The Evil of Access
So although issues like terrorism, healthcare and pollution absorb far more public attention and concern, the scandal of strings-attached money corrupting politics and government is the most urgent domestic problem in America today--because it makes it harder to solve nearly all our other problems. How can we produce smart defense, environmental and health policies if arms contractors, oil firms and HMOs have such a hammerlock on the committees charged with considering reforms? The culprit is not corrupt candidates but a corrupt system that coerces good people to take tainted money.
The old and much-discussed saga of political money may reach a climax between now and 2004 as a result of three epic developments:
First, the corporate scandals of 2001-2 started with questions about corrupt financing practices and then moved to questions about corrupt political practices. Joan Claybrook, head of Public Citizen and a veteran of the campaign finance wars, says, "Political money from the Enrons and others bought loopholes, exemptions, lax law enforcement, underfunded regulatory agencies and the presumption that corporate officials could buy anything they wanted with the shareholders' money." Once the current war fever abates electorally, will the Enron/Adelphia/Global Crossing/Tyco/WorldCom scandals lead to a shift in our political zeitgeist, as corruption a century ago led to the Progressive Era?
Second, the McCain-Feingold fight re-educated the public about money in politics. Given all the problems of our current system, the McCain-Feingold law is like throwing a ten-foot rope to a drowning swimmer forty feet offshore. But it's necessary to stop huge soft-money federal gifts that enable big interests to make an end run around federal bans on corporate and labor donations.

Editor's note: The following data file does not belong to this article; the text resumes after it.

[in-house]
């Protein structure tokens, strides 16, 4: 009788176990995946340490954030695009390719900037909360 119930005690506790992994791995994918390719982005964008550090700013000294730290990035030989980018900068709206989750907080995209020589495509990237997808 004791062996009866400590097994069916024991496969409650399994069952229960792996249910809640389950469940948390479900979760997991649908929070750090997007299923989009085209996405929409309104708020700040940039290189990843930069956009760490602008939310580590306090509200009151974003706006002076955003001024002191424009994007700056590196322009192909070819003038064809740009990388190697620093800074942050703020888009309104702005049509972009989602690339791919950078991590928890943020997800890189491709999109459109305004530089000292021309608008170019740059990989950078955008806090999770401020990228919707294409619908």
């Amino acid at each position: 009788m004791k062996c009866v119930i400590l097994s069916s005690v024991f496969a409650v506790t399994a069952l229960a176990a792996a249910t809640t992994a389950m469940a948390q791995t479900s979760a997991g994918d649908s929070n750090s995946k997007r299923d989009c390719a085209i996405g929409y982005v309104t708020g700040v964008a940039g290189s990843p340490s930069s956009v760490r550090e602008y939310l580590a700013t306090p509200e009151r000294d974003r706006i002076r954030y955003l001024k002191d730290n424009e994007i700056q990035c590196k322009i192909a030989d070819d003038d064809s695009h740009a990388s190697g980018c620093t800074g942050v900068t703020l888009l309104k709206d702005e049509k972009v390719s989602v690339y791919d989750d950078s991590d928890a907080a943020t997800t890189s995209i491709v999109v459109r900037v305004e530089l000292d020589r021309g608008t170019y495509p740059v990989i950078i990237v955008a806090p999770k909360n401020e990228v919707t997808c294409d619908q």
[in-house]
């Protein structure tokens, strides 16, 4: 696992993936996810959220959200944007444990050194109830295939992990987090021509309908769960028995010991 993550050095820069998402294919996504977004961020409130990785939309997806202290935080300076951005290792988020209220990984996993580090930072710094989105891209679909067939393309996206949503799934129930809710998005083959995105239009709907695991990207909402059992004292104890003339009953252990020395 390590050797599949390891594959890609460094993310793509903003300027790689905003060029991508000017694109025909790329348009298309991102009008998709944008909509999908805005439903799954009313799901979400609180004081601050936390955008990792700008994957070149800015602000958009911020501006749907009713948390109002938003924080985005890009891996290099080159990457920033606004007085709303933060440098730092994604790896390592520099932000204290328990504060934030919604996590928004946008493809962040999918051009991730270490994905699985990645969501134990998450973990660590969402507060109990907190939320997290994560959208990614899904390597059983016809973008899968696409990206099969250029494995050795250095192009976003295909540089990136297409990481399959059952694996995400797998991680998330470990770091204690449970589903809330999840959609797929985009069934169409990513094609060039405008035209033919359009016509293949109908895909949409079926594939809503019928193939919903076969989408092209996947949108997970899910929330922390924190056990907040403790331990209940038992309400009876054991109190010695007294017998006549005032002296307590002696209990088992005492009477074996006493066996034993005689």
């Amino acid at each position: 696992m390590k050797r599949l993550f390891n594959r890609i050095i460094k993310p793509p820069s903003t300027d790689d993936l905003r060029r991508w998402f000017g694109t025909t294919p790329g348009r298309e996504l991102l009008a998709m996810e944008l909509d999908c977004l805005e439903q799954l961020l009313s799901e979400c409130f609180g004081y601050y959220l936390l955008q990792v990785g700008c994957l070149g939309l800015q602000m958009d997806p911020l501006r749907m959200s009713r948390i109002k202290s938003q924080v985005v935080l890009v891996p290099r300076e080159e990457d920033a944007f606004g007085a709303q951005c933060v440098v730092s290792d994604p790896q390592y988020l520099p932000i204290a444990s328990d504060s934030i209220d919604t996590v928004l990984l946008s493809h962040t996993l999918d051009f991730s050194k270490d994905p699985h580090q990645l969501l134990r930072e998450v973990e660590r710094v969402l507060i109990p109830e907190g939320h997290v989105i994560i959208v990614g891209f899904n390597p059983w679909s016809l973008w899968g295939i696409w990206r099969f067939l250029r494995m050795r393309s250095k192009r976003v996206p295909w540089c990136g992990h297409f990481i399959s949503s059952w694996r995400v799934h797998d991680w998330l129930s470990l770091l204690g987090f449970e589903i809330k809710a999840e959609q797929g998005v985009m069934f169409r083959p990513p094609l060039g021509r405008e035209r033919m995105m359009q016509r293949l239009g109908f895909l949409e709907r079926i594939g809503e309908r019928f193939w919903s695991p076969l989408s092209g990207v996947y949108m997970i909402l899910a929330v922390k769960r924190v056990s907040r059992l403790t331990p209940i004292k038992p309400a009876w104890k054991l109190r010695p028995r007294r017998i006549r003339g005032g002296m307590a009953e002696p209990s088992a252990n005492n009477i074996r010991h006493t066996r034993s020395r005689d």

Third, the Supreme Court will likely rule next spring on the constitutionality of McCain-Feingold's two major provisions: banning soft-money fundraising by the national parties and restricting soft money for sham "issue" ads. This will be the Court's first major consideration of campaign finance since 1976's disastrous Buckley v. Valeo ruling, which held that legislatively enacted "expenditure limits" were an unconstitutional infringement on speech. If the Court had reached a different conclusion then, there would be no $2 million House candidates today, no $15 million Senate candidates, no $74 million mayoral candidates.
Moreover, the State of Vermont last year enacted a spending ceiling. The Court of Appeals for the Second Circuit initially upheld the law in August, arguing that evidence of legislators routinely selling access showed the law was a constitutionally permissible way of stopping such corruption. If this case goes to the Supreme Court with McCain-Feingold--and swing Justices Sandra Day O'Connor and Anthony Kennedy agree with the Second Circuit majority--we'll be close to taking the for-sale sign off our democracy.
Meanwhile, can the political process significantly reform not just the soft-money but also the hard-money system?